These grasses, however, can get a bad rap even though they can work perfectly well in many landscapes. It’s only in certain locations that they become an invasive noxious weed.
“It’s important to know the difference between an invasive noxious weed and a native grass where that’s its natural habitat to reseed itself,” says Pamela Straub, account executive for Emerald Coast Growers. “Sometimes reseeding is an advantageous characteristic. There’s a proper use for each grass; the key is knowing what that is.”
Selling For Success
At Emerald Coast Growers, the number one question Straub gets deals with the size of the pot: What’s the right size for a specific plant?
“Often what I hear growers are doing is choosing the wrong grass for the wrong sized pot,” she says. “It’s really important to grow in the right size pot. The longer the pot and shelf life, the longer that grass will remain looking attractive to sell.”
Both Martin and Straub recommend backing up the production and sales cycle of cool-season grasses, too, so retailers are stocked in late spring when those products look their best in pots.
“Even though the main sales window for ornamental grasses is late summer and fall, not all grasses are at their prime during those months,” Martin says. “In general, the earlier you can encourage a home gardener to plant a grass, the more likely their overwintering success will be.”
Examples of cool-season grasses include calamagrostis, festuca and helictotrichon, while warm-season grasses include miscanthus, cortaderia, panicum, pennisetum and others. Warm-season grasses should be ready for late-summer and fall retail sales.
Education is incredibly important to encourage growth in the grass segment, and Cameron advocates creation of point-of-purchase materials and signage to relay the benefits of these plants. Displays can go a long way to show how grasses act in the landscape and in mixed combinations, as well.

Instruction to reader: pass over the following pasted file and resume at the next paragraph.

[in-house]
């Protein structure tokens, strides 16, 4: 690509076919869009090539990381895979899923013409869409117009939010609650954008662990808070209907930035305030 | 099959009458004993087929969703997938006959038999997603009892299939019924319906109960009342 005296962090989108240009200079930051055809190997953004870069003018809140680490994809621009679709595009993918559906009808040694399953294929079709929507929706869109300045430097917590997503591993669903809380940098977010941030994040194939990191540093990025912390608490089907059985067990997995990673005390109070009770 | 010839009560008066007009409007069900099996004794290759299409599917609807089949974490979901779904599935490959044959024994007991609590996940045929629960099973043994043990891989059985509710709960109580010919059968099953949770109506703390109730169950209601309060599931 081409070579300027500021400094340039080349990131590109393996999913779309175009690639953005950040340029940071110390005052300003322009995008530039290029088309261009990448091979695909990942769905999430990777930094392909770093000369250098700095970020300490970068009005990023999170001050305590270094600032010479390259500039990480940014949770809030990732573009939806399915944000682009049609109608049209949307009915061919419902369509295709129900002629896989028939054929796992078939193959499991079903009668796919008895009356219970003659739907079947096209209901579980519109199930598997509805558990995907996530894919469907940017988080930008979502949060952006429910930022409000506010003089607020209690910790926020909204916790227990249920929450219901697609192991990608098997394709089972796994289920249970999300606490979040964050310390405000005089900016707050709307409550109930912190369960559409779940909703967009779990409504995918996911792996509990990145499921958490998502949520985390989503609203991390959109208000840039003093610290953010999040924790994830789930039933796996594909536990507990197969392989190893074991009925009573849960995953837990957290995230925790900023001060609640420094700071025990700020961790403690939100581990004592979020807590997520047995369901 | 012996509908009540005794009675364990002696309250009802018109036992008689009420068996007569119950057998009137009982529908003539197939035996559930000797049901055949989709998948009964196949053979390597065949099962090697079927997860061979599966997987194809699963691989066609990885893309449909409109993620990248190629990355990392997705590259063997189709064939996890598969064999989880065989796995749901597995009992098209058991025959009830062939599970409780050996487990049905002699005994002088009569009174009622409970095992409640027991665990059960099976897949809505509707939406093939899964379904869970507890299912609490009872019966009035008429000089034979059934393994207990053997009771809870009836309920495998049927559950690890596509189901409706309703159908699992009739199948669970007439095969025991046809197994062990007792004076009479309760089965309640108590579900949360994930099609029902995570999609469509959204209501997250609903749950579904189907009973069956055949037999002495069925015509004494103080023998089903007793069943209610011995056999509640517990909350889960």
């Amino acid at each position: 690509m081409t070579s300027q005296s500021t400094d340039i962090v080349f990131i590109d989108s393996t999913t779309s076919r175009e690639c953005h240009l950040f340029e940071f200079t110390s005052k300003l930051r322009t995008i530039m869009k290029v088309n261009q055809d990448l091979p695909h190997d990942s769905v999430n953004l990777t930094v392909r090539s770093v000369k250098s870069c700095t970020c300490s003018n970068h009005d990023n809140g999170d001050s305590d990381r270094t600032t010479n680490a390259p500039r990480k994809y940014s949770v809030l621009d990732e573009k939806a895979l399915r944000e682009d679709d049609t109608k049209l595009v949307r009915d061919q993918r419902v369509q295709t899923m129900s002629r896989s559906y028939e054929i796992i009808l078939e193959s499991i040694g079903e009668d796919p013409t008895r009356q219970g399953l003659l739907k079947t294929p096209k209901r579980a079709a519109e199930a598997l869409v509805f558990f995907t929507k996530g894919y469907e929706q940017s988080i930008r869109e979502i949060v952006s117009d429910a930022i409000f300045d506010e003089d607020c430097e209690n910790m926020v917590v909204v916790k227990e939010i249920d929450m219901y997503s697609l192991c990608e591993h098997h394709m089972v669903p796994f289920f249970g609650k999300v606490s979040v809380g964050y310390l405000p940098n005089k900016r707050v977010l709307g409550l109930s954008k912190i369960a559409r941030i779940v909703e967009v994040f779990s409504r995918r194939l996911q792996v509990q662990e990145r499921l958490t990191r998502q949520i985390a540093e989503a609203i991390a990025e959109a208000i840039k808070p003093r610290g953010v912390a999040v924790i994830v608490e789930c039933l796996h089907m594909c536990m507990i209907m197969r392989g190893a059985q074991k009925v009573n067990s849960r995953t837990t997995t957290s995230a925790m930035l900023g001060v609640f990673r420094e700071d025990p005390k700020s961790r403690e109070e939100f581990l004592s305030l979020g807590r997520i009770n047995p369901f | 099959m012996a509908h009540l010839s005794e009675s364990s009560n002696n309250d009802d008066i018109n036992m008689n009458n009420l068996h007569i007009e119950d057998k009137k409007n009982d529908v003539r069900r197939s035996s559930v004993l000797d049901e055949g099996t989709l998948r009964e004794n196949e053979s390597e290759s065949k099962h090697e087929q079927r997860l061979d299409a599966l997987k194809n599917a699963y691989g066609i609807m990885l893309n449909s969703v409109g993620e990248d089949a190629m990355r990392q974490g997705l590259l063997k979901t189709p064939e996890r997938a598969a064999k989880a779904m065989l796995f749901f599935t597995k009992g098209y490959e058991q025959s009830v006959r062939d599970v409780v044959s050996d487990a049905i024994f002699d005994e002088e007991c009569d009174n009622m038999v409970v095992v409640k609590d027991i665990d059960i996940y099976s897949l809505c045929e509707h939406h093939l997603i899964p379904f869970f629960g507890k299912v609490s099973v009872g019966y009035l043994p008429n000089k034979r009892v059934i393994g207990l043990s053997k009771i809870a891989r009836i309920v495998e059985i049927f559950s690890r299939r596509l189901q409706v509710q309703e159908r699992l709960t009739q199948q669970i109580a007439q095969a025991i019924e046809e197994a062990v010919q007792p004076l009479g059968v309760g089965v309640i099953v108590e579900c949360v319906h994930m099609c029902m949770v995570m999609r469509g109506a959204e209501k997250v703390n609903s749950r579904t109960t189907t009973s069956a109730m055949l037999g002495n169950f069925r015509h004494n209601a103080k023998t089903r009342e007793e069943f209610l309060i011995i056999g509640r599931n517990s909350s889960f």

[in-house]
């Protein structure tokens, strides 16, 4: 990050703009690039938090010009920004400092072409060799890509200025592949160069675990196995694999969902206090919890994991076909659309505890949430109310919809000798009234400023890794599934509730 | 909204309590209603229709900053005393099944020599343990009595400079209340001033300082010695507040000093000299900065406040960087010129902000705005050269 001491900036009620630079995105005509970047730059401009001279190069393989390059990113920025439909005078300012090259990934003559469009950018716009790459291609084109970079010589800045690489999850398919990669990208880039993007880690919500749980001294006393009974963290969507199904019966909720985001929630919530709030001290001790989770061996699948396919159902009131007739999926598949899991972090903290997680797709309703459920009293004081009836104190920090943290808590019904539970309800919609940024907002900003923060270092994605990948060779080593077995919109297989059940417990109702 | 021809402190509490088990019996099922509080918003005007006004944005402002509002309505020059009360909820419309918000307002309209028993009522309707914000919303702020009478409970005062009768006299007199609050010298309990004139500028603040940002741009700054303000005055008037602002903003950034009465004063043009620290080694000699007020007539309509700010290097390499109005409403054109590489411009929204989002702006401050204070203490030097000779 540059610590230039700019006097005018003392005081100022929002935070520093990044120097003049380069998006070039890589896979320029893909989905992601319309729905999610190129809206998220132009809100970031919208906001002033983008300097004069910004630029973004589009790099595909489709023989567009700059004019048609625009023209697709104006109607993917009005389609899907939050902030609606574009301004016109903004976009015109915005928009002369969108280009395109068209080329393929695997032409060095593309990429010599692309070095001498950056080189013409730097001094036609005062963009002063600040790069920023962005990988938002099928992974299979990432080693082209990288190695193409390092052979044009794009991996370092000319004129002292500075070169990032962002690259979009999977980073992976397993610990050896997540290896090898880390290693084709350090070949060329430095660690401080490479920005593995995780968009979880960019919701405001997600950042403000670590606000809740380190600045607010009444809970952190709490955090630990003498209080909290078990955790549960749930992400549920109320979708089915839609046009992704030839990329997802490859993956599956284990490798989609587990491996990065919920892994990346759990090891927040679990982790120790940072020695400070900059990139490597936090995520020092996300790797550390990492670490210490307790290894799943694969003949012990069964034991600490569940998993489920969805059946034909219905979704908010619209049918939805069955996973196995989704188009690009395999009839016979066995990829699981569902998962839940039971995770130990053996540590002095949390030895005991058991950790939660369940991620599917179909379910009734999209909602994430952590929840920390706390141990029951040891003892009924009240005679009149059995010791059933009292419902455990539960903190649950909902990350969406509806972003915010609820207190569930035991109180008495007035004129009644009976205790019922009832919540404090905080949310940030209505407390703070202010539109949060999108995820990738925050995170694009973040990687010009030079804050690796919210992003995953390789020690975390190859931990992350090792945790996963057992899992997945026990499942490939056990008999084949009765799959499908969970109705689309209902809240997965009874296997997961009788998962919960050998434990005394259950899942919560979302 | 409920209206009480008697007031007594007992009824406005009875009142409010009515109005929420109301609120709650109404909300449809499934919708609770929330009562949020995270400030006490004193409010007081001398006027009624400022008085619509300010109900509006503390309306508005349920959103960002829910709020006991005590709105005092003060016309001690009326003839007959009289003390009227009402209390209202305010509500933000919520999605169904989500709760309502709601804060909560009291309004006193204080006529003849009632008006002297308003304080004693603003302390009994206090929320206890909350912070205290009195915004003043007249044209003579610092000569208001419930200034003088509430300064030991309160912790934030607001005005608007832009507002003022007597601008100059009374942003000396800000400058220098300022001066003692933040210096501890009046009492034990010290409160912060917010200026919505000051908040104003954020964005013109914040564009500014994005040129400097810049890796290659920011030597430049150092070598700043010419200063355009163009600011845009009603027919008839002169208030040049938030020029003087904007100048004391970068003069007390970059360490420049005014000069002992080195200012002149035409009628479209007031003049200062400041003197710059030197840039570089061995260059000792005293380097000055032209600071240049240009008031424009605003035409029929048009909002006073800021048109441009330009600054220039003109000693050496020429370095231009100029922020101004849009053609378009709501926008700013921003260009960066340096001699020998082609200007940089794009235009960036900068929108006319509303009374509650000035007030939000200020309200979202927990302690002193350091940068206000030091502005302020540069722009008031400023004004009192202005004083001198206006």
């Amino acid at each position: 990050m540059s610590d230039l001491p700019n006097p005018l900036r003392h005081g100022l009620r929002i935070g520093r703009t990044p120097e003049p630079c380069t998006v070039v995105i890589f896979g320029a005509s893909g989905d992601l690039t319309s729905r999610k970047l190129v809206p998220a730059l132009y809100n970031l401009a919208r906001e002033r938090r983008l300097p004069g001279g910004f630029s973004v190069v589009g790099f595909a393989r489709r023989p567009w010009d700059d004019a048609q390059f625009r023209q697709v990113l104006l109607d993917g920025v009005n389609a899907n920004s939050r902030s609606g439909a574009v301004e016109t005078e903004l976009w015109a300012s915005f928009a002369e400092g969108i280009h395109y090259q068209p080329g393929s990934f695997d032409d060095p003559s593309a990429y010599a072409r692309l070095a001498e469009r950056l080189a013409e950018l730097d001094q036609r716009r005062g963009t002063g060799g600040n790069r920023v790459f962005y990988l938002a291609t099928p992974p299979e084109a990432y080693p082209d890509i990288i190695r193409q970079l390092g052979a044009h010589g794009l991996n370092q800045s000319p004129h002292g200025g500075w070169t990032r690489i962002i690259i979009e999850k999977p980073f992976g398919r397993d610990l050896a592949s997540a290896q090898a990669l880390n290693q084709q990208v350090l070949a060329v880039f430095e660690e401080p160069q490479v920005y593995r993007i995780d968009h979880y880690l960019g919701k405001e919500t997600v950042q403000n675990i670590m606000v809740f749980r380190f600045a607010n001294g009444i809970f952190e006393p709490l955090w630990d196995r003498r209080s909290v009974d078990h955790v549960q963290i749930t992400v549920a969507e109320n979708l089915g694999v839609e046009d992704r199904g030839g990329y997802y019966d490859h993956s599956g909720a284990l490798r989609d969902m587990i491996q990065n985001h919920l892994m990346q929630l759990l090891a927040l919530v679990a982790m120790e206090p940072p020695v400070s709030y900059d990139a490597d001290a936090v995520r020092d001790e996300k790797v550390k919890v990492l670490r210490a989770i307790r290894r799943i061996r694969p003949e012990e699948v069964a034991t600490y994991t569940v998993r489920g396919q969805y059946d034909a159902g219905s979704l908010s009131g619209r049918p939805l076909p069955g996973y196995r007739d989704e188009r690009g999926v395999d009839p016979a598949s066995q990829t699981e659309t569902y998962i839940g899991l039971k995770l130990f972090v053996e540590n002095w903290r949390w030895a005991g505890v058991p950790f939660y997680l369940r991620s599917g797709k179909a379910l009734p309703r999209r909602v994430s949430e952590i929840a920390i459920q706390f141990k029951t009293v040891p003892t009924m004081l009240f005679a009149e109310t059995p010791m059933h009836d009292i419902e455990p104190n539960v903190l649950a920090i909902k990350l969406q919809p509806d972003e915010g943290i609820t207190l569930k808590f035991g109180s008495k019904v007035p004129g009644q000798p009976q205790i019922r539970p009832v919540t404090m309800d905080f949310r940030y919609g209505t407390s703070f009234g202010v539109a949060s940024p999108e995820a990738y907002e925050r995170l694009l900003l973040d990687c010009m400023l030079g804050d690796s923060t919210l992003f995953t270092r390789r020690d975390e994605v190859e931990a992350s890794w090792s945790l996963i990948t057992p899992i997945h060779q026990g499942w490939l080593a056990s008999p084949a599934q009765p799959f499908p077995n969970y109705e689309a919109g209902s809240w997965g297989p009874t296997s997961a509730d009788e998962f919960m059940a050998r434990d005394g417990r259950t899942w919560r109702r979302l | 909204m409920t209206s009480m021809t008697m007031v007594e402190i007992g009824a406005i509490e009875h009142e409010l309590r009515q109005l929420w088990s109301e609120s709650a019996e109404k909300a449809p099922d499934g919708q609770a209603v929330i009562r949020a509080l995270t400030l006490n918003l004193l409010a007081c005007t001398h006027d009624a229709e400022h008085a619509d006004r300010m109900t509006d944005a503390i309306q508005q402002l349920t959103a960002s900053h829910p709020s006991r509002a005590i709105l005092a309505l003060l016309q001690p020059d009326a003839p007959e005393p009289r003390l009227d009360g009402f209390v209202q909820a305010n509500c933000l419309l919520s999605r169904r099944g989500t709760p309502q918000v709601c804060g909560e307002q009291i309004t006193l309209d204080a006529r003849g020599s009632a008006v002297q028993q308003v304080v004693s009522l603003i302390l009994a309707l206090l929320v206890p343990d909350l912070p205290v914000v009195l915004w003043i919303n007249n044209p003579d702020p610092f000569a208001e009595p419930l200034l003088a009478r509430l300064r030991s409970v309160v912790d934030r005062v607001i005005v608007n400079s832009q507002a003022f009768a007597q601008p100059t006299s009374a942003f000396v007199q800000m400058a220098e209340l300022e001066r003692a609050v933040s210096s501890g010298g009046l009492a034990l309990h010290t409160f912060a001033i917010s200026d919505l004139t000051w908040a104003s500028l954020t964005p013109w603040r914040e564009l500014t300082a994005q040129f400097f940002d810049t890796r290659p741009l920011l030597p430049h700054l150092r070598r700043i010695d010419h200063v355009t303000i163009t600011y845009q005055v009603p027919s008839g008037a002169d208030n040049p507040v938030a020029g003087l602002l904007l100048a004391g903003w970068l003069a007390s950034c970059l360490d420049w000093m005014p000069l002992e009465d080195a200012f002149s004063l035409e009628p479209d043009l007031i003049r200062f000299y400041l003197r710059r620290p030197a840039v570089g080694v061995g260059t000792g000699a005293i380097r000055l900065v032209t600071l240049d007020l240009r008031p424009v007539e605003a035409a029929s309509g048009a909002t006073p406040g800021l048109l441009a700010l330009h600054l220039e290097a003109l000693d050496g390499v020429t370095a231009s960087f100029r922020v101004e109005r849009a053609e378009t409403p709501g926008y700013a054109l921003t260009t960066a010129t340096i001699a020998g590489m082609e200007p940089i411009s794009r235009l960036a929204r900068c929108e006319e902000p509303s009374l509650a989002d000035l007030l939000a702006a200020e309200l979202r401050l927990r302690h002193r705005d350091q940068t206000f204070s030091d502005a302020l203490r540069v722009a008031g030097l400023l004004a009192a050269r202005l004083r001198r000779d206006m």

One other piece of advice Straub offers is to know your customer and tailor your grasses to their needs. For example, if the customer is a landscaper working with commercial or municipality projects, the answer might be larger specimens, like a version of panicum, miscanthus and schizachyrium, to name a few. Growers who cater to independent retailers may find boutique grasses like types of carex and juncus to be more popular.
One final consideration is the increasing focus on sustainability by younger generations. “They’re super into sustainability and into native grasses,” Straub says of Generation Y. “Breeders are making selections out of native grasses for high ornamental value, and that’s a great way to market a native plant.”
And it seems that greater dialogue about the functionality of grasses is paramount to the success of growers and retailers.
“You have to be able to grow with the marketing of it and talk about their
usefulness,” Darke says. “Any grower simply talking about ornamental grasses are dead in the water because it’s not the future – it’s just part of it. There will always be grasses grown for beauty, but that’s just part of it.”